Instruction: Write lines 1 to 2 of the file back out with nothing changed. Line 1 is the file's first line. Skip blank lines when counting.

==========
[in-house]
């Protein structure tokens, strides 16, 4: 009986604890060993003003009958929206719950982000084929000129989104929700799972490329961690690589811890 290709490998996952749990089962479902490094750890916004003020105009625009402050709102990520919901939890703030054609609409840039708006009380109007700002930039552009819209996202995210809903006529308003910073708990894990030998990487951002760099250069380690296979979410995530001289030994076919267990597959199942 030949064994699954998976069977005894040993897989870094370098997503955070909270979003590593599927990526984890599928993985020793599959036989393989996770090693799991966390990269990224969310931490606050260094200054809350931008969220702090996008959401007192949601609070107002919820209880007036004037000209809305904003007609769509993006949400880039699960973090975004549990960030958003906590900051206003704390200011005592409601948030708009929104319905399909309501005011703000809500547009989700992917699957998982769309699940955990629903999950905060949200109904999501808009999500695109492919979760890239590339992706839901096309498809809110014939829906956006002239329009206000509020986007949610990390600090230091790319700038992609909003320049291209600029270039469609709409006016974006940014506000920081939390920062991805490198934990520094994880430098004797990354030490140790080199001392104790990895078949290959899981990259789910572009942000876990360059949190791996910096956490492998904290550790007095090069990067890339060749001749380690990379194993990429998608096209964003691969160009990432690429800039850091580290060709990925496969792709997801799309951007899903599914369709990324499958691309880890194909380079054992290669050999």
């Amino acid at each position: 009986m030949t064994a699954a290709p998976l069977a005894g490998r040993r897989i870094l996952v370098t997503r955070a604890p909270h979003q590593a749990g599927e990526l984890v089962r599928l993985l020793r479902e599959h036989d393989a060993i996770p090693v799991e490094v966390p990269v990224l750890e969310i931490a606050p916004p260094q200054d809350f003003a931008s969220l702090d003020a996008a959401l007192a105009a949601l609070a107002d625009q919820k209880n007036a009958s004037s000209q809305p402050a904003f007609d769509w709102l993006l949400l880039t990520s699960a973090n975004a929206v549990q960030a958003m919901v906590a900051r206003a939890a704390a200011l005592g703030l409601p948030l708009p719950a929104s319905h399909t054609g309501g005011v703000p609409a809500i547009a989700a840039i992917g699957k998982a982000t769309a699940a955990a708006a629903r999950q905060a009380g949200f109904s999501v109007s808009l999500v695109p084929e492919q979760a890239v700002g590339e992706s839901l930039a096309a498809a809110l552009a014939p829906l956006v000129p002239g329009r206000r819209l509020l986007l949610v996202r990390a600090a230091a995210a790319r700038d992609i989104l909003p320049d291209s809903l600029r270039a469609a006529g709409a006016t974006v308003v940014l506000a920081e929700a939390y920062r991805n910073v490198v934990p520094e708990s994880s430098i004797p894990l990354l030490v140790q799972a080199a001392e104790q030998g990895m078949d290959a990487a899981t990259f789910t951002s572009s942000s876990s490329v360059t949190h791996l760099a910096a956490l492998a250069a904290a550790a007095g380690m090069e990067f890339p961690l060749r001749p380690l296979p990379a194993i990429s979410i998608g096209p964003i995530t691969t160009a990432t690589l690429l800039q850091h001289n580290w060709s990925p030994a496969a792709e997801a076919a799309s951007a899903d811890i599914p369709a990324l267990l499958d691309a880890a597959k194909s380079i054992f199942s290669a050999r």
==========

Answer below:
[in-house]
């Protein structure tokens, strides 16, 4: 009986604890060993003003009958929206719950982000084929000129989104929700799972490329961690690589811890 290709490998996952749990089962479902490094750890916004003020105009625009402050709102990520919901939890703030054609609409840039708006009380109007700002930039552009819209996202995210809903006529308003910073708990894990030998990487951002760099250069380690296979979410995530001289030994076919267990597959199942 030949064994699954998976069977005894040993897989870094370098997503955070909270979003590593599927990526984890599928993985020793599959036989393989996770090693799991966390990269990224969310931490606050260094200054809350931008969220702090996008959401007192949601609070107002919820209880007036004037000209809305904003007609769509993006949400880039699960973090975004549990960030958003906590900051206003704390200011005592409601948030708009929104319905399909309501005011703000809500547009989700992917699957998982769309699940955990629903999950905060949200109904999501808009999500695109492919979760890239590339992706839901096309498809809110014939829906956006002239329009206000509020986007949610990390600090230091790319700038992609909003320049291209600029270039469609709409006016974006940014506000920081939390920062991805490198934990520094994880430098004797990354030490140790080199001392104790990895078949290959899981990259789910572009942000876990360059949190791996910096956490492998904290550790007095090069990067890339060749001749380690990379194993990429998608096209964003691969160009990432690429800039850091580290060709990925496969792709997801799309951007899903599914369709990324499958691309880890194909380079054992290669050999």